All in all, it will be easiest as well as wisest if neighbors don't ever extend stems or foliage over the area covered by those of the clump of corn-leaved iris. This means that, yes, this spot will remain fairly bare from mid-Summer to early Spring. Whether their presence is seasonal or year-round, then, stems and leaves of partner plants should keep their distance; six or eight inches from the center of the iris clump is probably far enough. 

 

In addition to these practical considerations, don't forget aesthetics. Flowers of Iris bucharica are likely to be as large or larger than those of most plants that would enjoy the same climate (dry in Summer and, often, even in Winter, with plentiful moisture only in Spring) and soil conditions. Its thick dense leaves are likely to be larger than those of most neighbors, too. Don't introduce other sword-shaped leaves nearby, but large rounded foliage would be great: No yucca, therefore, but bring on cacti with paddle-shaped pads. Even so, it's better that most of the companions have leaves and flowers that are distinctly smaller.

 

The multi-colored iris flowers need to affect your choice, too, and in two ways. Besides the colors themselves—cool white, green, and bright yellow—their complex pattern across the iris flowers' standards and falls needs to be respected. Take into account both the colors of potential neighboring plants, and any pattern to those colors. It's safest if those plants feature only the colors already in the iris and present them via leaves and flowers that are only solid-hued, not variegated.

 

Admittedly, this is quite a list of considerations. Here are some plants that, at least to my eye, handle all of them. The small yellow needles of Juniperus conferta 'All Gold' look great with both the iris foliage and flowers, and the juniper enjoys the same amount of heat, drought, sun, and early-season moisture. Further, this juniper is naturally low, and can easily be pruned to be lower still so that it will never shade the iris clump. Angelina or Tear Drop sedums have a similar look. All three of these plants will need control if they are not to extend their mat-like growth atop the root run of the iris. 

 

There are additional hardy succulents to consider. It's probably wiser to choose forms native to Central Asia or the Near East, because they will also prefer to receive their yearly allotment of moisture during the growing season. 

 

Although all prickly-pear cacti are native to the New World, they have adapted almost too well to the rest of the world. Many Opuntia species and hybrids are likely to be establishable wherever Iris bucharica thrives, and most form a spreading colony of large rounded pads that would contrast beautifully with the iris's discrete mound of narrow foliage.

 

Santolina virens is another option. Foliage of the straight species is bright green, but you could use the all-gold 'Lemon Fizz' cultivar instead. Santolina is cut back hard in early Spring—just when Iris bucharica is emerging—but will have regrown while the iris growth is still above-ground. 

Where to use it in your garden

Siting Iris bucharica can be tricky. The intended location must receive full sun and enjoy extremely good drainage, while also ensuring that the clump—sixteen inches high at best—is readily visible. Planting on a slope could be ideal for drainage, but only if the slope faces South or West and the clump can be near the front so that the flowers' details and the unusual "corn stalk" array of the foliage can be fully appreciated.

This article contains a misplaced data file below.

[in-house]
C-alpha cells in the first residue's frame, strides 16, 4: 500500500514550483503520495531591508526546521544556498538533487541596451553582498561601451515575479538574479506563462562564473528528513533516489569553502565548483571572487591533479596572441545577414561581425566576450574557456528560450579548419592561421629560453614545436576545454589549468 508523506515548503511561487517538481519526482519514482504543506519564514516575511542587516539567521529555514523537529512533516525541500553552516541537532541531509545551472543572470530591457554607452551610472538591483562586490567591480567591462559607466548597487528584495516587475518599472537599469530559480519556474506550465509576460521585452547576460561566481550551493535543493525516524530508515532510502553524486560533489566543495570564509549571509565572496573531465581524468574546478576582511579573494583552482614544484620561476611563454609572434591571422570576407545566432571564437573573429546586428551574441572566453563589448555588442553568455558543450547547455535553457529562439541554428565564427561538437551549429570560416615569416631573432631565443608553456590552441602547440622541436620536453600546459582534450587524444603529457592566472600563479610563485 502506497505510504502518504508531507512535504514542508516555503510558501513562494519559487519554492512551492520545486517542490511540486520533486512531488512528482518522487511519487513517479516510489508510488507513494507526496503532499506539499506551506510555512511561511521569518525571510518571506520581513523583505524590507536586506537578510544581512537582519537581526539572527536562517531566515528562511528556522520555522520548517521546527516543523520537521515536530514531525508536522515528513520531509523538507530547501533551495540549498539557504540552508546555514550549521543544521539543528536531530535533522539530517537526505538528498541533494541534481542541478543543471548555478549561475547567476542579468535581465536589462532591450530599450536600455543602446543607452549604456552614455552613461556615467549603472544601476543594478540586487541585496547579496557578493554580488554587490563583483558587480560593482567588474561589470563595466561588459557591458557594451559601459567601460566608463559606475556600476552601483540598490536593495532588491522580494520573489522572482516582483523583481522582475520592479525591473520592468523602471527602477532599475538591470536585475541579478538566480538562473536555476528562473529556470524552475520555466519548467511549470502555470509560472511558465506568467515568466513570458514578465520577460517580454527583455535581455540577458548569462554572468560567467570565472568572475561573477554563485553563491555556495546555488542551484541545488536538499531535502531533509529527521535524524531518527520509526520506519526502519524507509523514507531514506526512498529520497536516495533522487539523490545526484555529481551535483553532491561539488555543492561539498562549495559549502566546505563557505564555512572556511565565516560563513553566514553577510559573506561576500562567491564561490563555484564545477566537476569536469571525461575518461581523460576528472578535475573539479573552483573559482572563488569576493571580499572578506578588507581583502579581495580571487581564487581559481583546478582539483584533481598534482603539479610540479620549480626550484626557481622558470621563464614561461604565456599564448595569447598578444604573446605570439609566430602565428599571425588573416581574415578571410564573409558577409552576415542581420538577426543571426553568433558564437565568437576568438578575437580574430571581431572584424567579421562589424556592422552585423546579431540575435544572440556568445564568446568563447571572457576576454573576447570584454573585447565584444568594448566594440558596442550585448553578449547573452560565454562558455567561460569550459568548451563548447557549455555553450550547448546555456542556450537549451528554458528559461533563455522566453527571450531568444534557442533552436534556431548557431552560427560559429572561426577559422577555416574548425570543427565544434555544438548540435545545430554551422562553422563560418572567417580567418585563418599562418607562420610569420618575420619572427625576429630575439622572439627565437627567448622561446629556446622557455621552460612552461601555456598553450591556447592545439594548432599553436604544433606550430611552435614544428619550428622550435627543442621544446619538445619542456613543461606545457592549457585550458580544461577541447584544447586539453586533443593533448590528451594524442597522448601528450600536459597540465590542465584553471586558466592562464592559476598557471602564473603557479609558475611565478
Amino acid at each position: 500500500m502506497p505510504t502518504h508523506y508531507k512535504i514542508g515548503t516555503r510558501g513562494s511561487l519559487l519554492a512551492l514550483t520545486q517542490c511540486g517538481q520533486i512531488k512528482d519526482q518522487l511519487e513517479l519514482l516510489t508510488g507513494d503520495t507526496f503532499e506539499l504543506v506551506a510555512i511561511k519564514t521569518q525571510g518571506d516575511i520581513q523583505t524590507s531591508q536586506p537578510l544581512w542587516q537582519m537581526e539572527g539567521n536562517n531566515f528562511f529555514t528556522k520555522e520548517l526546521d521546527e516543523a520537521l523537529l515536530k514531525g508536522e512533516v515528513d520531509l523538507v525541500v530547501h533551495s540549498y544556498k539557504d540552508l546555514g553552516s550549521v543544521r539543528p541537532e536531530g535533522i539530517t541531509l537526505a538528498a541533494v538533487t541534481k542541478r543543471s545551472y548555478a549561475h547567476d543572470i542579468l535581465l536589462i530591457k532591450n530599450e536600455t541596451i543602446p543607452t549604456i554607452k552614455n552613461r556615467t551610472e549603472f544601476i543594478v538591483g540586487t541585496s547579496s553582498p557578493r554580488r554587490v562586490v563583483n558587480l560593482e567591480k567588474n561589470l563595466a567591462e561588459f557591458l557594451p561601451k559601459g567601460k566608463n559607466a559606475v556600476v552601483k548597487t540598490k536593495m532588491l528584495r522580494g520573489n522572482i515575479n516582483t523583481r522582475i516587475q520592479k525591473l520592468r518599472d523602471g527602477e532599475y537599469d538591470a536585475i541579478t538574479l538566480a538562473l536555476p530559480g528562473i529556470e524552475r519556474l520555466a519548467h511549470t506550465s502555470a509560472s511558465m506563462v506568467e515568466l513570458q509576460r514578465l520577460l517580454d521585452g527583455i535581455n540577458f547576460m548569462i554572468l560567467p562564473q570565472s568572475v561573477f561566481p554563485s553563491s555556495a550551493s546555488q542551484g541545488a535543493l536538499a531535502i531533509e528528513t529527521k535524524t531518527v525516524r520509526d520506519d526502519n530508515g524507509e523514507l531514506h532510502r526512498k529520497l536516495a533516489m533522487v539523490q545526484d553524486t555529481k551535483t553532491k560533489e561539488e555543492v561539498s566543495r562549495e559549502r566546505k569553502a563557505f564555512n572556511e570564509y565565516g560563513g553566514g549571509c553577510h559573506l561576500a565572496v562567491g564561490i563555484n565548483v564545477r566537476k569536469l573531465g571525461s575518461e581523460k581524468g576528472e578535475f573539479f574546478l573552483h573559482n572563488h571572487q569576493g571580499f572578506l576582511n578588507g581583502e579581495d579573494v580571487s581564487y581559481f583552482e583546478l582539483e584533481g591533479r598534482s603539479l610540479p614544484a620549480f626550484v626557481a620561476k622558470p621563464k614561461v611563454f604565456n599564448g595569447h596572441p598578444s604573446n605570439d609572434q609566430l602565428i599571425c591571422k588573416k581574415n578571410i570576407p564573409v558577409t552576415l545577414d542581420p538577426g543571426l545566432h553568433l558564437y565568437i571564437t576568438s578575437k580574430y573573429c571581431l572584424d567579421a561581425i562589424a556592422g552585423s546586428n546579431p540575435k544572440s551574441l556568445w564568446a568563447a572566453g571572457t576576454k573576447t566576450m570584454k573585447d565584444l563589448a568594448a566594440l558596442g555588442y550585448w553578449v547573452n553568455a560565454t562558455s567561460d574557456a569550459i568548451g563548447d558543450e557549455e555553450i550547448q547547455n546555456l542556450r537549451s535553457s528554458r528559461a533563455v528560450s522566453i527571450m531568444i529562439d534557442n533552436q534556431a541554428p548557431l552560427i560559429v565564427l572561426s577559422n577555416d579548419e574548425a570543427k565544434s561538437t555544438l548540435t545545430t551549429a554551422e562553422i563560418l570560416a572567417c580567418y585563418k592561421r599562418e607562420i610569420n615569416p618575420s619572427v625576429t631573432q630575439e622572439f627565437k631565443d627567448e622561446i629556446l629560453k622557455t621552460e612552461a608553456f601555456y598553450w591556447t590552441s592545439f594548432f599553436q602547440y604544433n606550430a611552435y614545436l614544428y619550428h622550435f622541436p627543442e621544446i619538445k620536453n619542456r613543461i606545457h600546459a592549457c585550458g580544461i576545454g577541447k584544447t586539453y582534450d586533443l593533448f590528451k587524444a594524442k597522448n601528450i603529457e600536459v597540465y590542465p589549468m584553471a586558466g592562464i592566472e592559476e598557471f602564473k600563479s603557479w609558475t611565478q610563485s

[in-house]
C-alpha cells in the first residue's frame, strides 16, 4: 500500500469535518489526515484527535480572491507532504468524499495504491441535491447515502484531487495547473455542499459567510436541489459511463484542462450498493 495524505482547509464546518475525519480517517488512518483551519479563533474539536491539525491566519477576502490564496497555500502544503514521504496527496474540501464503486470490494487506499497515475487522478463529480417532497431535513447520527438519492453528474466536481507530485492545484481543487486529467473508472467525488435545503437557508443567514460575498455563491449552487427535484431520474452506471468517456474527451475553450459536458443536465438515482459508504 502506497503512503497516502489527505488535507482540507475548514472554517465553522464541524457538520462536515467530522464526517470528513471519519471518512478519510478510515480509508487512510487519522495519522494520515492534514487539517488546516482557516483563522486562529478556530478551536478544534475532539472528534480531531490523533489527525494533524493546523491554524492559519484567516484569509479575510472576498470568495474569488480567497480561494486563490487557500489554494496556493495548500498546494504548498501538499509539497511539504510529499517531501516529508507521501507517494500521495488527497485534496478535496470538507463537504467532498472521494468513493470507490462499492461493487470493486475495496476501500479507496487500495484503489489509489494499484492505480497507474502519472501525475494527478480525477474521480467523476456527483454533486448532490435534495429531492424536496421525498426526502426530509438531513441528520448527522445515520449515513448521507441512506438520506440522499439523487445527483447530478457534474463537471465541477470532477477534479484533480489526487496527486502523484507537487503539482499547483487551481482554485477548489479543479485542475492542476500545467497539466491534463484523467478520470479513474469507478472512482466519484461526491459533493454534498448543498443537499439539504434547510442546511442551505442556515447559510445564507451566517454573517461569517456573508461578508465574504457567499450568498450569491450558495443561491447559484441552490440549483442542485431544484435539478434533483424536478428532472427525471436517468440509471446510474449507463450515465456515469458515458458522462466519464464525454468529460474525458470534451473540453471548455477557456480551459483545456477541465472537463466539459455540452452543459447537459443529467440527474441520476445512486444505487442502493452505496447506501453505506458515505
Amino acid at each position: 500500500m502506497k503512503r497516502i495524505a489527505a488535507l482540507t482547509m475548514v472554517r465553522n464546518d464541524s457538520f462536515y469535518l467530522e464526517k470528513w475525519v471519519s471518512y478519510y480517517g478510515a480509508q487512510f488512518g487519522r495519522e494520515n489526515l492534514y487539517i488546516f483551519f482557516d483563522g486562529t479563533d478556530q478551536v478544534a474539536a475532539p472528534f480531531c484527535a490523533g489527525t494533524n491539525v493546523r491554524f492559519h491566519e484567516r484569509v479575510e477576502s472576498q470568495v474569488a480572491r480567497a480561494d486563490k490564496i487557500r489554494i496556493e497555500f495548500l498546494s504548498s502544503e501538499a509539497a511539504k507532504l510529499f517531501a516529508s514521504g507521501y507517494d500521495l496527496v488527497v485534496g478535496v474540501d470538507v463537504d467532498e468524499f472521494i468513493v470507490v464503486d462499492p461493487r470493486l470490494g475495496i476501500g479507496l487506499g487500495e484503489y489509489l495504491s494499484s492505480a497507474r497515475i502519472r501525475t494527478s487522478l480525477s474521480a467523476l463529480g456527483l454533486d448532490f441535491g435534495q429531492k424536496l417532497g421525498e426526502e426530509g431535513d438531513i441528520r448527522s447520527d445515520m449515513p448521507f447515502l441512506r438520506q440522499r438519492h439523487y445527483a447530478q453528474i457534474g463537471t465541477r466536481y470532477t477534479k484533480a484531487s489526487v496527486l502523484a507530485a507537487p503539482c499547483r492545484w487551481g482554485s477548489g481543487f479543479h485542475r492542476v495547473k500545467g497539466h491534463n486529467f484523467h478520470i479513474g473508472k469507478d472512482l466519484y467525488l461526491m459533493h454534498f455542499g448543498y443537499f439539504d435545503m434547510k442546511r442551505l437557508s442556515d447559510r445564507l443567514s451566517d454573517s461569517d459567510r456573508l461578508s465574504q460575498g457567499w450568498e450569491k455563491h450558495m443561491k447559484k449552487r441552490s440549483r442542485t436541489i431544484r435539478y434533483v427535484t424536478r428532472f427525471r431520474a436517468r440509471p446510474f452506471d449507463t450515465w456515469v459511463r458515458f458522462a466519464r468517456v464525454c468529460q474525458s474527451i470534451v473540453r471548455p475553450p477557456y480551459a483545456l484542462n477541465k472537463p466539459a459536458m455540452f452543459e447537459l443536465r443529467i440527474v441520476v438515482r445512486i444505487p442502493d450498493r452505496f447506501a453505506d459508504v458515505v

Unless you are gardening where extended Summer droughts are the norm, and in soil that is naturally free-draining, you'll need to amend your soil to lower its ability to retain moisture while also ensuring that precipitation that does penetrate the soil doesn't just collect there. Replacing half the soil volume with a mixture of small gravel and sand would be very helpful. Note that an otherwise ideal planting pocket in a steep rocky slope would not work if there were insufficient drainage from within the cavity into the deeper reaches of the rock or back out onto the slope below.

 

Unless your site's soil and drainage provide sufficient Summer dryness, you might need to achieve it by shielding your clump's area from rain July through the Winter by placing a sheet of plexiglass over it. To a degree, you won't know if the plexiglass is needed until it has become clear that your clump rots in that location. Because both tasks—initial preparation and seasonal shielding—could be necessary forever, not just at the beginning, the site for your Iris bucharica will always need to be easily accessible.  

 

It might be easier to supply the necessary drainage by keeping your Iris bucharica in a container that can be moved into a hot and sunny "rain shadow" spot for the Summer, then placed where it will receive regular water as growth resumes in Spring.

 

I planted my clump at the front corner of one of my large troughs. There, it receives sun dawn to dusk, experiences soil that tends to become dry in Summer and is never more than briefly saturated from Fall through Spring and, if needed, would be easy to fit with a plexiglass rain shield.

 

Given this species' relatively small size and its demands for a sunny exposure as well as easy access for maintenance and viewing, Iris bucharica is most readily established directly in the garden if the bed in question is hot and sunny, with soil that provides quick drainage year-round. If ever there were a plant for near the front of a rock garden bordered at the bottom by paving, this iris is it.

Culture

Absolutely full sun, in soil and at a site that maximizes Summer drainage and, if possible, baking dryness. In contrast to the usual dictum of achieving maximal hardiness by maximizing drainage in Winter, Iris bucharica is tolerant of normal soil moisture (but never saturated soil) during the cool and cold months. 

How to handle it: The Basics

Plant in Spring or Fall, watering sufficiently for establishment. If planting in Fall, just one watering is likely to be needed. If planting in Spring, water enough so that the emerging crop of foliage matures fully; stop watering when the foliage shows signs of yellowing as the clump goes dormant. Supplemental watering is not normally needed after establishment.